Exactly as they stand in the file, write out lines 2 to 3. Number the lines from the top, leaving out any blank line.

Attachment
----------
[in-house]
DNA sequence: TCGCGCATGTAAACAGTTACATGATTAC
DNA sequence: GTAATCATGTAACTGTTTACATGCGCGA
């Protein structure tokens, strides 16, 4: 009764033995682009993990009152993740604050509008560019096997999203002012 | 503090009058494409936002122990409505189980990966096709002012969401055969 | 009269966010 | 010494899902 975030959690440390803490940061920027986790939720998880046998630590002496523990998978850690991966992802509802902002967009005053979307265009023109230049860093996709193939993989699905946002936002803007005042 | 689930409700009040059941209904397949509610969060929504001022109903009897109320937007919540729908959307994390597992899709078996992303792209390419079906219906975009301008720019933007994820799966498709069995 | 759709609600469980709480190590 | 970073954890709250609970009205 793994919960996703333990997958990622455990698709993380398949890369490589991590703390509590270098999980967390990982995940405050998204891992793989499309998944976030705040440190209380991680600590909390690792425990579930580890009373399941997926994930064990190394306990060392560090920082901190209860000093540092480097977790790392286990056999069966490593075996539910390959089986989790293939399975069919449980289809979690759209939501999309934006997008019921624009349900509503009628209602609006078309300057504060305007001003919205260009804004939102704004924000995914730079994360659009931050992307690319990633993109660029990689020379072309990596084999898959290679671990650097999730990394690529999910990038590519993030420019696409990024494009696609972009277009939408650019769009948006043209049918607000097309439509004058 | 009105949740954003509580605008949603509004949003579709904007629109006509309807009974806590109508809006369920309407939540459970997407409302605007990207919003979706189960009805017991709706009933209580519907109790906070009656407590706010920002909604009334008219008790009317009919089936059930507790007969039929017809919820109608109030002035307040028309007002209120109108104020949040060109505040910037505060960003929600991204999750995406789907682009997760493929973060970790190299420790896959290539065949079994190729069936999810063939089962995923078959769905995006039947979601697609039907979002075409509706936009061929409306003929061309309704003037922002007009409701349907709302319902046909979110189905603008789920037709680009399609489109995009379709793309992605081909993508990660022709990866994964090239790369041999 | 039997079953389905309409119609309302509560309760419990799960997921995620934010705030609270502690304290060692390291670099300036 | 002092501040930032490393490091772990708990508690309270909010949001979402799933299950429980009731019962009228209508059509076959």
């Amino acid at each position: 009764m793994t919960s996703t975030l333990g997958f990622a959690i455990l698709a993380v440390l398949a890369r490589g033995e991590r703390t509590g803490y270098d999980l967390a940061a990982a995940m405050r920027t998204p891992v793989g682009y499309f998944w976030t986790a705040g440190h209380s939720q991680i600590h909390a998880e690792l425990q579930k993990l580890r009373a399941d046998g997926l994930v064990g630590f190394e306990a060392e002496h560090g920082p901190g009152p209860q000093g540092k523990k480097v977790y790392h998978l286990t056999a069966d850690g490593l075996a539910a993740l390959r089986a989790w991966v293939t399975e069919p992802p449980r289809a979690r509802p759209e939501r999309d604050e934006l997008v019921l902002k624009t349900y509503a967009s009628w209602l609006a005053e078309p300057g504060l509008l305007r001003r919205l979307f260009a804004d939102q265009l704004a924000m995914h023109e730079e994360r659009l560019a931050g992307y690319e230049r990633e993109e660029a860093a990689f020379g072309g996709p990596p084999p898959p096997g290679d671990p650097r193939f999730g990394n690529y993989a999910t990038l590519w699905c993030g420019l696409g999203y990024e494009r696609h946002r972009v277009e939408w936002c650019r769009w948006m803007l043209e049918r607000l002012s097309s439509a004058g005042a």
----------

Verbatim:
DNA sequence: TCGCGCATGTAAACAGTTACATGATTAC
DNA sequence: GTAATCATGTAACTGTTTACATGCGCGA